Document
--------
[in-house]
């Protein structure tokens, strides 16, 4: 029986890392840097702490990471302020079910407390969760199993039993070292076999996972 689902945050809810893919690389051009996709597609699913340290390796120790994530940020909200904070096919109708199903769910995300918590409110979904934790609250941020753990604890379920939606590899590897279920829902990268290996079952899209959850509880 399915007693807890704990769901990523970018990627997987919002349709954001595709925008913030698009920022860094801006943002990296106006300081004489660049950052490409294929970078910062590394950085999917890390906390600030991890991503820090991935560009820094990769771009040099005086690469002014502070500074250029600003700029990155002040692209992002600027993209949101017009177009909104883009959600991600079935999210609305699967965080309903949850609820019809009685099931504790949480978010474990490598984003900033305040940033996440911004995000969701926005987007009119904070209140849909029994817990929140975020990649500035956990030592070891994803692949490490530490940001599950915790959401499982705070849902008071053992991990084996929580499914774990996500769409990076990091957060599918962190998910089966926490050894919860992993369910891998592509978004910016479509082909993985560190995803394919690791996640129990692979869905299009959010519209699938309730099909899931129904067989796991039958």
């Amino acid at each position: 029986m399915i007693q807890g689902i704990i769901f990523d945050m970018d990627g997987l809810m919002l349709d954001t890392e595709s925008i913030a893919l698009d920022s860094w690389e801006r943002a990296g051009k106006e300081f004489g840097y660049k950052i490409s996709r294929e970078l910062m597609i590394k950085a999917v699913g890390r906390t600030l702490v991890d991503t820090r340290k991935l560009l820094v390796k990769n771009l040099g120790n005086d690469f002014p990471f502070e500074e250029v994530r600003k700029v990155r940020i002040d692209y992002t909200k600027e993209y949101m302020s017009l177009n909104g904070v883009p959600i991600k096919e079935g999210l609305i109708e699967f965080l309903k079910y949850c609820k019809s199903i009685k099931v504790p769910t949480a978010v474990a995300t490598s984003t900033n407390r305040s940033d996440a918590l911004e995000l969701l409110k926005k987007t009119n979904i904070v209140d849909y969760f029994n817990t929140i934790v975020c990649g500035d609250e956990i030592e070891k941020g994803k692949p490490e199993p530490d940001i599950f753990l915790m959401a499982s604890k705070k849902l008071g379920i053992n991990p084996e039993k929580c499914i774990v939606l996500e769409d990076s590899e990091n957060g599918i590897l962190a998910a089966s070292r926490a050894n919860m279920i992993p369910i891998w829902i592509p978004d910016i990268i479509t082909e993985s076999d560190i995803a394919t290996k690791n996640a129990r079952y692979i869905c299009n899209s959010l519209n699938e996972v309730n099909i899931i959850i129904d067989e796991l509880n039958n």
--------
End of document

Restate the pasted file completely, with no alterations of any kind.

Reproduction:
[in-house]
């Protein structure tokens, strides 16, 4: 029986890392840097702490990471302020079910407390969760199993039993070292076999996972 689902945050809810893919690389051009996709597609699913340290390796120790994530940020909200904070096919109708199903769910995300918590409110979904934790609250941020753990604890379920939606590899590897279920829902990268290996079952899209959850509880 399915007693807890704990769901990523970018990627997987919002349709954001595709925008913030698009920022860094801006943002990296106006300081004489660049950052490409294929970078910062590394950085999917890390906390600030991890991503820090991935560009820094990769771009040099005086690469002014502070500074250029600003700029990155002040692209992002600027993209949101017009177009909104883009959600991600079935999210609305699967965080309903949850609820019809009685099931504790949480978010474990490598984003900033305040940033996440911004995000969701926005987007009119904070209140849909029994817990929140975020990649500035956990030592070891994803692949490490530490940001599950915790959401499982705070849902008071053992991990084996929580499914774990996500769409990076990091957060599918962190998910089966926490050894919860992993369910891998592509978004910016479509082909993985560190995803394919690791996640129990692979869905299009959010519209699938309730099909899931129904067989796991039958």
């Amino acid at each position: 029986m399915i007693q807890g689902i704990i769901f990523d945050m970018d990627g997987l809810m919002l349709d954001t890392e595709s925008i913030a893919l698009d920022s860094w690389e801006r943002a990296g051009k106006e300081f004489g840097y660049k950052i490409s996709r294929e970078l910062m597609i590394k950085a999917v699913g890390r906390t600030l702490v991890d991503t820090r340290k991935l560009l820094v390796k990769n771009l040099g120790n005086d690469f002014p990471f502070e500074e250029v994530r600003k700029v990155r940020i002040d692209y992002t909200k600027e993209y949101m302020s017009l177009n909104g904070v883009p959600i991600k096919e079935g999210l609305i109708e699967f965080l309903k079910y949850c609820k019809s199903i009685k099931v504790p769910t949480a978010v474990a995300t490598s984003t900033n407390r305040s940033d996440a918590l911004e995000l969701l409110k926005k987007t009119n979904i904070v209140d849909y969760f029994n817990t929140i934790v975020c990649g500035d609250e956990i030592e070891k941020g994803k692949p490490e199993p530490d940001i599950f753990l915790m959401a499982s604890k705070k849902l008071g379920i053992n991990p084996e039993k929580c499914i774990v939606l996500e769409d990076s590899e990091n957060g599918i590897l962190a998910a089966s070292r926490a050894n919860m279920i992993p369910i891998w829902i592509p978004d910016i990268i479509t082909e993985s076999d560190i995803a394919t290996k690791n996640a129990r079952y692979i869905c299009n899209s959010l519209n699938e996972v309730n099909i899931i959850i129904d067989e796991l509880n039958n």